My wife has in last few years needed quite a bit more help from me following an injury and now MS but i don’t yet consider myself a carer and certainly am not young(mid 40’s), at times i get very frustrated and am very glad i get to go out to work all day!
I have been with my wife for about 13 years and we have a disabled daughter(my step daughter)of 22 who is fully wheelchair dependant and non weight bearing.For a number of years(after my wife had a bit of a meltdown!) we have been having carers coming in for our daughter and for a long time we really struggled with this “intrusion”.Now due to my wife’s health we have no choice and they are in every single day atleast twice and we reluctantly accept it, most are nice but some moan on and on and really annoy me(and recently even more so my wife) as they appear unable or unwilling to stand up to their employers. The best never seem to last long sadly!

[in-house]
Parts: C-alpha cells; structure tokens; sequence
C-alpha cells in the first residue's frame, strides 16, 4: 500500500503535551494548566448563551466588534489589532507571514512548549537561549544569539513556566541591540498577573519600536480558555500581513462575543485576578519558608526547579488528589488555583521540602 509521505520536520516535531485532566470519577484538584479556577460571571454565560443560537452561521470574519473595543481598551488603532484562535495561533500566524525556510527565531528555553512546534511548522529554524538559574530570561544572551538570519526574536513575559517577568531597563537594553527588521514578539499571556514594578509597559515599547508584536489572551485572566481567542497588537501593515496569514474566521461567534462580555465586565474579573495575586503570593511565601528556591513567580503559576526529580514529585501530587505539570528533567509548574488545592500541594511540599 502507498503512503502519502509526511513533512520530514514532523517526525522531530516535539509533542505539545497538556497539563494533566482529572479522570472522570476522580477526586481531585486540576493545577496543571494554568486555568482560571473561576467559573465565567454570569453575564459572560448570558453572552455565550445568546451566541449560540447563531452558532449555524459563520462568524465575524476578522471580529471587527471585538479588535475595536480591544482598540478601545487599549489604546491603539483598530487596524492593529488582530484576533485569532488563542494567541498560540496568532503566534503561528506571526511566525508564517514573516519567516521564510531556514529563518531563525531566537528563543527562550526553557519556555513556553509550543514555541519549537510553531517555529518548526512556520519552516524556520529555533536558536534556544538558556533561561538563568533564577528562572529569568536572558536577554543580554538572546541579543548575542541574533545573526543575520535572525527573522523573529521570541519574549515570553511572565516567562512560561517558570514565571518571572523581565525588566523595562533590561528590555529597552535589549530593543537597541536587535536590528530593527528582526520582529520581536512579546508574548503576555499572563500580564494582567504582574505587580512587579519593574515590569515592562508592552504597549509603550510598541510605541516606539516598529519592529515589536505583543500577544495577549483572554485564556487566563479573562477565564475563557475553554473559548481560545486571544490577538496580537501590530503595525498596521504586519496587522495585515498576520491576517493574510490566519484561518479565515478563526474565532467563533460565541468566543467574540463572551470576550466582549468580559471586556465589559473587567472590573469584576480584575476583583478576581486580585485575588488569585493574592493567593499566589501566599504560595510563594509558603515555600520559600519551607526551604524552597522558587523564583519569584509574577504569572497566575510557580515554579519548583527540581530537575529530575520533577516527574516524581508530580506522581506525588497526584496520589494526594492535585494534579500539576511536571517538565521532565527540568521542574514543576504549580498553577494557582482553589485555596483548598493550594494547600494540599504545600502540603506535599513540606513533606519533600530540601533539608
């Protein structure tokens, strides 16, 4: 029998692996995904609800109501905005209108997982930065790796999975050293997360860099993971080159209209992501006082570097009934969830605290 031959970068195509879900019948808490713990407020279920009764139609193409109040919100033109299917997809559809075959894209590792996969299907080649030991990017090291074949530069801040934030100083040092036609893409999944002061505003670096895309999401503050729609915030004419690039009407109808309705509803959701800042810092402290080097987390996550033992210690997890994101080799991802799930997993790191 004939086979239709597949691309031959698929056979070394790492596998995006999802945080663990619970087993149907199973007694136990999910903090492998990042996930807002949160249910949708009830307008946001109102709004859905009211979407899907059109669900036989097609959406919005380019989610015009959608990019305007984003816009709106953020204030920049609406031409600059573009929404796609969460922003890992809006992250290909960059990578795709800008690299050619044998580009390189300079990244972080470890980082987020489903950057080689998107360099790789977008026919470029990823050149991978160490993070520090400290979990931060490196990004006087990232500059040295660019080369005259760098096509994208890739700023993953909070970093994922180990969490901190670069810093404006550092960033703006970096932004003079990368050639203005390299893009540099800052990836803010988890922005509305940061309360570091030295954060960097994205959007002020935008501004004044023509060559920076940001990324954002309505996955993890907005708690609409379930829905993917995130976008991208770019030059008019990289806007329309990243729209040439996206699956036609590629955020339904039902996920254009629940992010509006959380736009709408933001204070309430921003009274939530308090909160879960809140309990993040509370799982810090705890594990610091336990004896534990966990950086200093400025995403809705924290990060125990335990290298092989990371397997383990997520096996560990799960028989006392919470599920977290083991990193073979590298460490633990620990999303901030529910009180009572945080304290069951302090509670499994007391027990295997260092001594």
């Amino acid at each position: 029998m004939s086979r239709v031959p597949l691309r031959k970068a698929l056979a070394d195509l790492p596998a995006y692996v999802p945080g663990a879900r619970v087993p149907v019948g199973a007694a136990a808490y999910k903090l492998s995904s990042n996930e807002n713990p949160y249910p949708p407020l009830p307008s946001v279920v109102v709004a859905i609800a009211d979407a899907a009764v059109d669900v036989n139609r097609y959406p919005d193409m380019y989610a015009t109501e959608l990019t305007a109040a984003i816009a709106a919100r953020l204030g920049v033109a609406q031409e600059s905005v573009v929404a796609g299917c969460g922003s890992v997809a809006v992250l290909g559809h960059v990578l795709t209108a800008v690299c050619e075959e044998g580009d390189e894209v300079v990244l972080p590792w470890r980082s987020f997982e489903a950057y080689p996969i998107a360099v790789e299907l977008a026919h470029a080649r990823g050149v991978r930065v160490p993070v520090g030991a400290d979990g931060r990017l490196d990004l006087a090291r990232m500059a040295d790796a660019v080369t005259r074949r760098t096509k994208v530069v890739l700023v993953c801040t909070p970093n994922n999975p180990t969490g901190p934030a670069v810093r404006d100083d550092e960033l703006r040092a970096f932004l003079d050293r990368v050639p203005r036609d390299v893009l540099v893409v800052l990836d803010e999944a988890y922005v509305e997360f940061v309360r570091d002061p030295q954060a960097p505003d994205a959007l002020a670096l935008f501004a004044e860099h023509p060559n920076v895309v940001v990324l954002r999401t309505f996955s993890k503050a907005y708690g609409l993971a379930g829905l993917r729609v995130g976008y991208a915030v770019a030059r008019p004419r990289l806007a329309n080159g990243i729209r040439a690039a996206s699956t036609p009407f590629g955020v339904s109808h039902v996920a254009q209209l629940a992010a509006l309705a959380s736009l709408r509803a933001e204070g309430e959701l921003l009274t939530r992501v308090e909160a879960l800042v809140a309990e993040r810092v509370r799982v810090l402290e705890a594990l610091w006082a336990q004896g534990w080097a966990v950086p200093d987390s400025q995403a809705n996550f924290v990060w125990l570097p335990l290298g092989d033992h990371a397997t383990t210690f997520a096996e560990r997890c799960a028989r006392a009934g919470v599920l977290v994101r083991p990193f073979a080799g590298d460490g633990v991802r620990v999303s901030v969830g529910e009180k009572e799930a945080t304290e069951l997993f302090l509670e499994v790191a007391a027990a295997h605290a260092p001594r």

Years ago Kayleigh had regular respite care with a wonderful family but the lady got cancer and had to stop sadly.Had none for a while then some where something just wasn’t right and she was actually dropped on her head on one occasion.We stopped this and social services did stop these people doing respite.After that we had none for years,then regular arrangement at her school and now nothing again for 4 years. I would encourage your to try to get your mum in respite as it is for you more than her and it really is needed sometimes.
There is certainly nothing wrong with sometimes feeling resentment as a carer and is normal.
All the best